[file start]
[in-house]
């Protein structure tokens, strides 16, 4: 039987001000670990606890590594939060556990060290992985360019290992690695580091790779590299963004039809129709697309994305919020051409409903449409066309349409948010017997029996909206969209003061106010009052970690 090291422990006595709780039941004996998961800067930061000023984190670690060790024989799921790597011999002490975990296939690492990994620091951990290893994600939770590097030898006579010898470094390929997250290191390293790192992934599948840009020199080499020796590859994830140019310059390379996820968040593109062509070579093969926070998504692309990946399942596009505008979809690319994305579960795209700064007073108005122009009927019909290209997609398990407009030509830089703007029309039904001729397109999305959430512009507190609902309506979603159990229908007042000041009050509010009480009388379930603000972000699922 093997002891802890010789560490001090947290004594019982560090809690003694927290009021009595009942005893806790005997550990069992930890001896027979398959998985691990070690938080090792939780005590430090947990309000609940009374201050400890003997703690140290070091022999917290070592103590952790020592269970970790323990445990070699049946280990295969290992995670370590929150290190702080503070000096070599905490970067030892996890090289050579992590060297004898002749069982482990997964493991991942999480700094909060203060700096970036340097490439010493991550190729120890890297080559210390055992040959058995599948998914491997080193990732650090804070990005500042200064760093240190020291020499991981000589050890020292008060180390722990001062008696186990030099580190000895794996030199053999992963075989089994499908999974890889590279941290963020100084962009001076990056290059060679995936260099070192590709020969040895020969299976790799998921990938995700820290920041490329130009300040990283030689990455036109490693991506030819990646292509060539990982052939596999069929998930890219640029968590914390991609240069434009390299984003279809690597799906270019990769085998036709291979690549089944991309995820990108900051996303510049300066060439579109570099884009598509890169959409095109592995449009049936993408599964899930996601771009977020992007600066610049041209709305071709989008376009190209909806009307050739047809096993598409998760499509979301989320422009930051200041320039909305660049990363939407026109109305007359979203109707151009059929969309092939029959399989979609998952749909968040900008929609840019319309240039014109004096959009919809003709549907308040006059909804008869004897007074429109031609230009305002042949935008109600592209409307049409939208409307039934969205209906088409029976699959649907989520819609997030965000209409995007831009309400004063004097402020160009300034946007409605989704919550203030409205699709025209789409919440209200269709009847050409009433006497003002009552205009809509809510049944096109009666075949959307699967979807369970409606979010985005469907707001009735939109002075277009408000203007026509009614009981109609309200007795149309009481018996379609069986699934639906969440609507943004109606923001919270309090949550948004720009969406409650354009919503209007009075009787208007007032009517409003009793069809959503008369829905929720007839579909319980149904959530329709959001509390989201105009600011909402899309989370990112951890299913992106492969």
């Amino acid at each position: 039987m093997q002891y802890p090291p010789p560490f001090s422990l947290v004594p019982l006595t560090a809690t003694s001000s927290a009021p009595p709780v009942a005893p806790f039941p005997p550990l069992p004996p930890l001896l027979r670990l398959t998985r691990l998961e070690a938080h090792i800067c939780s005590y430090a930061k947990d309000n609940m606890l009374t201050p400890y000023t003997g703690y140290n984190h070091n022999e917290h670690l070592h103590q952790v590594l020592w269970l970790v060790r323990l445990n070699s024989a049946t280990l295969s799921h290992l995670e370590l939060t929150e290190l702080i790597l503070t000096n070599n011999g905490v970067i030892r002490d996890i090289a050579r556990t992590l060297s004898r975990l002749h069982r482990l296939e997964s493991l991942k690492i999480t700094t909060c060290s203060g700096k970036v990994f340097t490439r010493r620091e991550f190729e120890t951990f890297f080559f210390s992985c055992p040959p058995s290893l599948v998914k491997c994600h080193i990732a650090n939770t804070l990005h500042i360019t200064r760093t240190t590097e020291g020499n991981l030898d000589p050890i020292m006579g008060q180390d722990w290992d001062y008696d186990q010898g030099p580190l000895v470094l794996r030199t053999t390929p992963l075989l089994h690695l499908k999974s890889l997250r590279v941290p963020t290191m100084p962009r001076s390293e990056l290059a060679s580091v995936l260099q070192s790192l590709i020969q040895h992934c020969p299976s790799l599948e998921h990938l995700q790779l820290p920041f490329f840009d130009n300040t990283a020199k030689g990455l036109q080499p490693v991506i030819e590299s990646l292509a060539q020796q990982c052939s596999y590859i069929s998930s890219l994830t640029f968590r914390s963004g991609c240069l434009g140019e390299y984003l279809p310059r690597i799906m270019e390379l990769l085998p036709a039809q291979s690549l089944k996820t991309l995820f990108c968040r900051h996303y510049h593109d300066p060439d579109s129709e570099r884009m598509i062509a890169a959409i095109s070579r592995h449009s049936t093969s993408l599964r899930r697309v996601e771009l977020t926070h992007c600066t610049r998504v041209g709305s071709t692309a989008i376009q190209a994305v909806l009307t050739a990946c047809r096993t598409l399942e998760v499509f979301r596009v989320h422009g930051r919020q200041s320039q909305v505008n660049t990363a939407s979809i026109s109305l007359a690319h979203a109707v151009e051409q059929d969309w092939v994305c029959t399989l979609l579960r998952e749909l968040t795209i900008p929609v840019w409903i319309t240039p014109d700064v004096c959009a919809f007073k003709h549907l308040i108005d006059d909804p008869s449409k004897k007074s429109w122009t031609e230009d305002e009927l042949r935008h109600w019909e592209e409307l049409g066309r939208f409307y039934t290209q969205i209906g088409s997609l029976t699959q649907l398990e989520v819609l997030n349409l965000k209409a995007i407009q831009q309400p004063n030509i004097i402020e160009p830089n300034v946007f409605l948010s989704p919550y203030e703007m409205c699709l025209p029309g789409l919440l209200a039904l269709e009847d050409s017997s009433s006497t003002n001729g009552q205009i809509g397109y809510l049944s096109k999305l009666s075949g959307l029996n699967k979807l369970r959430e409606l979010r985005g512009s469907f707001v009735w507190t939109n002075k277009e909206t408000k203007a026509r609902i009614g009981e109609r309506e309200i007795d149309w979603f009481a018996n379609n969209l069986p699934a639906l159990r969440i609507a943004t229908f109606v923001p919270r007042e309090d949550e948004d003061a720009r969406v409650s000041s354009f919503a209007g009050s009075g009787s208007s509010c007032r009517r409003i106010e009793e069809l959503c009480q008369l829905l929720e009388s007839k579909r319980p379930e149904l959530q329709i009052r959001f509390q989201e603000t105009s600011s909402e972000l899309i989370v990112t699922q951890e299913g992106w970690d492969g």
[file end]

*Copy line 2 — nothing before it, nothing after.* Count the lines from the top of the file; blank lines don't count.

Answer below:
């Protein structure tokens, strides 16, 4: 039987001000670990606890590594939060556990060290992985360019290992690695580091790779590299963004039809129709697309994305919020051409409903449409066309349409948010017997029996909206969209003061106010009052970690 090291422990006595709780039941004996998961800067930061000023984190670690060790024989799921790597011999002490975990296939690492990994620091951990290893994600939770590097030898006579010898470094390929997250290191390293790192992934599948840009020199080499020796590859994830140019310059390379996820968040593109062509070579093969926070998504692309990946399942596009505008979809690319994305579960795209700064007073108005122009009927019909290209997609398990407009030509830089703007029309039904001729397109999305959430512009507190609902309506979603159990229908007042000041009050509010009480009388379930603000972000699922 093997002891802890010789560490001090947290004594019982560090809690003694927290009021009595009942005893806790005997550990069992930890001896027979398959998985691990070690938080090792939780005590430090947990309000609940009374201050400890003997703690140290070091022999917290070592103590952790020592269970970790323990445990070699049946280990295969290992995670370590929150290190702080503070000096070599905490970067030892996890090289050579992590060297004898002749069982482990997964493991991942999480700094909060203060700096970036340097490439010493991550190729120890890297080559210390055992040959058995599948998914491997080193990732650090804070990005500042200064760093240190020291020499991981000589050890020292008060180390722990001062008696186990030099580190000895794996030199053999992963075989089994499908999974890889590279941290963020100084962009001076990056290059060679995936260099070192590709020969040895020969299976790799998921990938995700820290920041490329130009300040990283030689990455036109490693991506030819990646292509060539990982052939596999069929998930890219640029968590914390991609240069434009390299984003279809690597799906270019990769085998036709291979690549089944991309995820990108900051996303510049300066060439579109570099884009598509890169959409095109592995449009049936993408599964899930996601771009977020992007600066610049041209709305071709989008376009190209909806009307050739047809096993598409998760499509979301989320422009930051200041320039909305660049990363939407026109109305007359979203109707151009059929969309092939029959399989979609998952749909968040900008929609840019319309240039014109004096959009919809003709549907308040006059909804008869004897007074429109031609230009305002042949935008109600592209409307049409939208409307039934969205209906088409029976699959649907989520819609997030965000209409995007831009309400004063004097402020160009300034946007409605989704919550203030409205699709025209789409919440209200269709009847050409009433006497003002009552205009809509809510049944096109009666075949959307699967979807369970409606979010985005469907707001009735939109002075277009408000203007026509009614009981109609309200007795149309009481018996379609069986699934639906969440609507943004109606923001919270309090949550948004720009969406409650354009919503209007009075009787208007007032009517409003009793069809959503008369829905929720007839579909319980149904959530329709959001509390989201105009600011909402899309989370990112951890299913992106492969």